I was recently walking down the street with my girlfriend, enjoying the spring sunshine. We had just purchased some seedlings from the local nursery to plant in our veggie patch, a seemingly normal weekend activity. As we ambled along the footpath I sensed somebody heading towards us. As I looked up, our paths crossed with an older woman. She looked down her nose at us, then caste her gaze upon me and suddenly spat out, somewhat venomously, “Why do you have a girlfriend? Why don’t you have a boyfriend?”
I was flabbergasted. Shocked at what had just transpired in the middle of Brunswick, in Melbourne’s inner north – a suburb notorious for its diverse and progressive demographic. It was the first time I had directly experienced homophobia. My initial shock quickly dissipated and my response morphed into rage. “Excuse me?” I replied, somewhat aggressively. My girlfriend squeezed my hand and when I looked at her she burst out laughing. Her response to the situation contrasted with my own. I relaxed and laughed at the ridiculousness of the woman’s statement.
On the inside though, I remained bewildered. A series of questions concertinaed across my mind. How dare this woman, a complete stranger, opine her ignorant, narrow-minded views when we were simply walking down the street, causing no harm to anyone! Were we not two consenting adults in a loving relationship? Who was she to question the validity of our relationship? Why should my relationship be of any concern to her, or anyone else for that matter?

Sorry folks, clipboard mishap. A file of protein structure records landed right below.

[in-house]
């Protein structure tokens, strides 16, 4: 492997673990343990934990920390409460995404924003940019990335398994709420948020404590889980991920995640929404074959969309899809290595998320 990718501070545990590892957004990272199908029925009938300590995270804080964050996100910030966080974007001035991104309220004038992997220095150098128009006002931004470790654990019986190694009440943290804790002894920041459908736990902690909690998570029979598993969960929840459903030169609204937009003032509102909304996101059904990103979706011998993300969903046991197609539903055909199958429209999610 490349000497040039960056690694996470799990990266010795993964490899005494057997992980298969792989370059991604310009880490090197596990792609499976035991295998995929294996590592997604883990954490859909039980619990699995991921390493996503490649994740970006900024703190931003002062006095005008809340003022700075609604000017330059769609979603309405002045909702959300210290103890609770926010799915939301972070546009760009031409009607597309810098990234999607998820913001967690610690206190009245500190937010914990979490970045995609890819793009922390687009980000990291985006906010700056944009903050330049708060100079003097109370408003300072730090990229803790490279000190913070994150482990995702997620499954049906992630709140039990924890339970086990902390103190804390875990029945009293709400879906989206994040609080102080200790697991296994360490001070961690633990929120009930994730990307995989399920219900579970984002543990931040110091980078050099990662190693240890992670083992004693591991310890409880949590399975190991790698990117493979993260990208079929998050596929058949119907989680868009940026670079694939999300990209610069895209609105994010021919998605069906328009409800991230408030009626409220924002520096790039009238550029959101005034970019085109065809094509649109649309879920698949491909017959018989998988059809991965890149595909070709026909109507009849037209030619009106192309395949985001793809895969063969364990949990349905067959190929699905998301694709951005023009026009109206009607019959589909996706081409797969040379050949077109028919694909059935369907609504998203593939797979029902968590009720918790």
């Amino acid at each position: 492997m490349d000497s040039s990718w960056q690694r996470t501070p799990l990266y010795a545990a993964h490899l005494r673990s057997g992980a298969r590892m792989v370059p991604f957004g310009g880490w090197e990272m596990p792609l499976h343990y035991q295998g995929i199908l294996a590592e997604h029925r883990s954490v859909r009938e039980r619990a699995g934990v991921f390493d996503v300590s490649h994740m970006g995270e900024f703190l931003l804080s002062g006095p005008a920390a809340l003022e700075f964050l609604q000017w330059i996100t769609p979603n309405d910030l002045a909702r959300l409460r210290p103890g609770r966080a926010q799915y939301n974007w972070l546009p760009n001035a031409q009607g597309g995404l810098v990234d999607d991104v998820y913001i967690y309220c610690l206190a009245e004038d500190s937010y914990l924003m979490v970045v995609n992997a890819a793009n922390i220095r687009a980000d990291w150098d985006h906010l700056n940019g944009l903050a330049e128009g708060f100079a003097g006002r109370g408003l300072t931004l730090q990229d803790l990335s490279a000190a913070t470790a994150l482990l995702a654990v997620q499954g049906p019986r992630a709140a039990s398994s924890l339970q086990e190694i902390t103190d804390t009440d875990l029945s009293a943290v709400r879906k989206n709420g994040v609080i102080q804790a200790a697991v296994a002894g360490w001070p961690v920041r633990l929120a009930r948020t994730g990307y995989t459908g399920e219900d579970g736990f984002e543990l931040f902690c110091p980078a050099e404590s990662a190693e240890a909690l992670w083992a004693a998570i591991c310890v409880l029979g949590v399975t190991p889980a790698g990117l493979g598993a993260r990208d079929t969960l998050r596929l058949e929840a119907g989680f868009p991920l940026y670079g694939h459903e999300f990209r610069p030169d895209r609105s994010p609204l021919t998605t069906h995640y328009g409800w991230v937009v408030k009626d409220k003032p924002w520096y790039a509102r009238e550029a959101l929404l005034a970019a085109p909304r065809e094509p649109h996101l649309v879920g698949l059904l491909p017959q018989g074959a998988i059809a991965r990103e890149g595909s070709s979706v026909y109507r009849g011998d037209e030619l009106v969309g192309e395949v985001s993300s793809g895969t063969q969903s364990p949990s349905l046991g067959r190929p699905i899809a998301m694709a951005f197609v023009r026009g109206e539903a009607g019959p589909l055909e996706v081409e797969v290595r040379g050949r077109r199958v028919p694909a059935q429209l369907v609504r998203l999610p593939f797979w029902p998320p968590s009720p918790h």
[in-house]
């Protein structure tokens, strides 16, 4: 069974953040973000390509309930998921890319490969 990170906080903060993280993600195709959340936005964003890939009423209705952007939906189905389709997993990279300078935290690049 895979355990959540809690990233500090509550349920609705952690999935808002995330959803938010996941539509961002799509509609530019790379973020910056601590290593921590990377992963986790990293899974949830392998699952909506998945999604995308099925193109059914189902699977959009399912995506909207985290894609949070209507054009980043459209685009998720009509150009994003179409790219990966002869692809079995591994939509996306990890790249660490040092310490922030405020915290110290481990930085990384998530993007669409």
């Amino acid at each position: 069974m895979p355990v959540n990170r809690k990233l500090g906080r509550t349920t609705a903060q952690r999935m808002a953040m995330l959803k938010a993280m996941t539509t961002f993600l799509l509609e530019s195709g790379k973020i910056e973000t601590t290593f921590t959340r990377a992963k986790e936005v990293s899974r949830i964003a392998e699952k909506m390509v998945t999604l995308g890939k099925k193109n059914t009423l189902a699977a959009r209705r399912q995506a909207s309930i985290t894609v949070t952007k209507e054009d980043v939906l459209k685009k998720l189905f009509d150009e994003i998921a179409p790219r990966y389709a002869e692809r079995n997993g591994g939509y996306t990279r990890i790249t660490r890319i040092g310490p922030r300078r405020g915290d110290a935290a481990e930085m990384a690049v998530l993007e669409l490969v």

Could it be I had forgotten that to others, same-sex relationships are not considered normal? Are relationships that fall outside of the hetero-normative paradigm, which Australian society is structured around, still considered confrontational and threatening?
A Galaxy poll in 2012 found that 64 percent of Australians support marriage equality. But what of the remaining 36 percent who share the belief that there is something innately wrong with same-sex relationships? This sentiment, as exemplified by the woman we encountered in the street, is reinforced by the actions of the current Federal Government.
One needn’t look any further than our Prime Minister. Tony Abbott, a devout catholic and “traditionalist”, has made no secret of his belief that marriage should be between a man and a woman. His views contrast with those of his own sister, Christine Forster, who recently came out as a lesbian and an advocate for marriage equality.
Despite his deep personal connection to his sister’s struggle for equality, Abbott’s views are unflinching. This was made evident in the wake of the ACT’s recent attempt to legislate in favour of marriage equality. The Federal Government subsequently challenged the ACT’s legislation in the High Court, which found the laws to be inconsistent with the Federal Marriage Act.